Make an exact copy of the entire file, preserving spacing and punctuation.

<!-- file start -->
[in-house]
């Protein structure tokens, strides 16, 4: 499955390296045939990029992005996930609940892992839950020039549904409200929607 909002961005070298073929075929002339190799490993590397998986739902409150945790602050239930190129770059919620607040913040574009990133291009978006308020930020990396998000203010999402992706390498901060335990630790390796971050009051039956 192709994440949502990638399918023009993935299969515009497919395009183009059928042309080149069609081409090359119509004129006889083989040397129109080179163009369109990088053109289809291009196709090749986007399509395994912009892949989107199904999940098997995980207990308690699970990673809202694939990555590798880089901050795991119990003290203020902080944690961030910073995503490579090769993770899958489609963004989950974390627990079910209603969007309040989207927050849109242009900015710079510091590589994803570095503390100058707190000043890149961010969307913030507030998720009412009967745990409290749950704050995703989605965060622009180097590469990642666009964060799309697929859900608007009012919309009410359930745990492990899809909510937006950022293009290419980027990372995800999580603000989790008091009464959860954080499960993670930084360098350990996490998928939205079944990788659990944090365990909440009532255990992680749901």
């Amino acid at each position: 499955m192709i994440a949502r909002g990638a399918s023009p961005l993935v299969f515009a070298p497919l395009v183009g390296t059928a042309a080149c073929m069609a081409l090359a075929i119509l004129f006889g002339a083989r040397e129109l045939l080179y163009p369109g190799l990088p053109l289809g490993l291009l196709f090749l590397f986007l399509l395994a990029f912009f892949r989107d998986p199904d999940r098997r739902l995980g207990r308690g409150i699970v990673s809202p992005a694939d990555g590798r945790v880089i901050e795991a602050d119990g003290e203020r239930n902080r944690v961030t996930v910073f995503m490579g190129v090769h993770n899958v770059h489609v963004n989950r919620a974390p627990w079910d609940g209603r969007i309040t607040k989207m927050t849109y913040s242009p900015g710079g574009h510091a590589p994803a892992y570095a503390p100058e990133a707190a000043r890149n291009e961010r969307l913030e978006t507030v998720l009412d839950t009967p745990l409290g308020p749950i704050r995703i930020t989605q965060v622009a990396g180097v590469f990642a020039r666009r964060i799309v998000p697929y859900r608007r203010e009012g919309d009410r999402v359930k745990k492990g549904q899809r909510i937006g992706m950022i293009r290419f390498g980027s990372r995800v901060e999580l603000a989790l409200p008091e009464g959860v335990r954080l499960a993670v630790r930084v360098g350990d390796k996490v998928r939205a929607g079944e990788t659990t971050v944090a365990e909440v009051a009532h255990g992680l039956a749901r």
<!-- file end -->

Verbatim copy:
[in-house]
């Protein structure tokens, strides 16, 4: 499955390296045939990029992005996930609940892992839950020039549904409200929607 909002961005070298073929075929002339190799490993590397998986739902409150945790602050239930190129770059919620607040913040574009990133291009978006308020930020990396998000203010999402992706390498901060335990630790390796971050009051039956 192709994440949502990638399918023009993935299969515009497919395009183009059928042309080149069609081409090359119509004129006889083989040397129109080179163009369109990088053109289809291009196709090749986007399509395994912009892949989107199904999940098997995980207990308690699970990673809202694939990555590798880089901050795991119990003290203020902080944690961030910073995503490579090769993770899958489609963004989950974390627990079910209603969007309040989207927050849109242009900015710079510091590589994803570095503390100058707190000043890149961010969307913030507030998720009412009967745990409290749950704050995703989605965060622009180097590469990642666009964060799309697929859900608007009012919309009410359930745990492990899809909510937006950022293009290419980027990372995800999580603000989790008091009464959860954080499960993670930084360098350990996490998928939205079944990788659990944090365990909440009532255990992680749901």
């Amino acid at each position: 499955m192709i994440a949502r909002g990638a399918s023009p961005l993935v299969f515009a070298p497919l395009v183009g390296t059928a042309a080149c073929m069609a081409l090359a075929i119509l004129f006889g002339a083989r040397e129109l045939l080179y163009p369109g190799l990088p053109l289809g490993l291009l196709f090749l590397f986007l399509l395994a990029f912009f892949r989107d998986p199904d999940r098997r739902l995980g207990r308690g409150i699970v990673s809202p992005a694939d990555g590798r945790v880089i901050e795991a602050d119990g003290e203020r239930n902080r944690v961030t996930v910073f995503m490579g190129v090769h993770n899958v770059h489609v963004n989950r919620a974390p627990w079910d609940g209603r969007i309040t607040k989207m927050t849109y913040s242009p900015g710079g574009h510091a590589p994803a892992y570095a503390p100058e990133a707190a000043r890149n291009e961010r969307l913030e978006t507030v998720l009412d839950t009967p745990l409290g308020p749950i704050r995703i930020t989605q965060v622009a990396g180097v590469f990642a020039r666009r964060i799309v998000p697929y859900r608007r203010e009012g919309d009410r999402v359930k745990k492990g549904q899809r909510i937006g992706m950022i293009r290419f390498g980027s990372r995800v901060e999580l603000a989790l409200p008091e009464g959860v335990r954080l499960a993670v630790r930084v360098g350990d390796k996490v998928r939205a929607g079944e990788t659990t971050v944090a365990e909440v009051a009532h255990g992680l039956a749901r």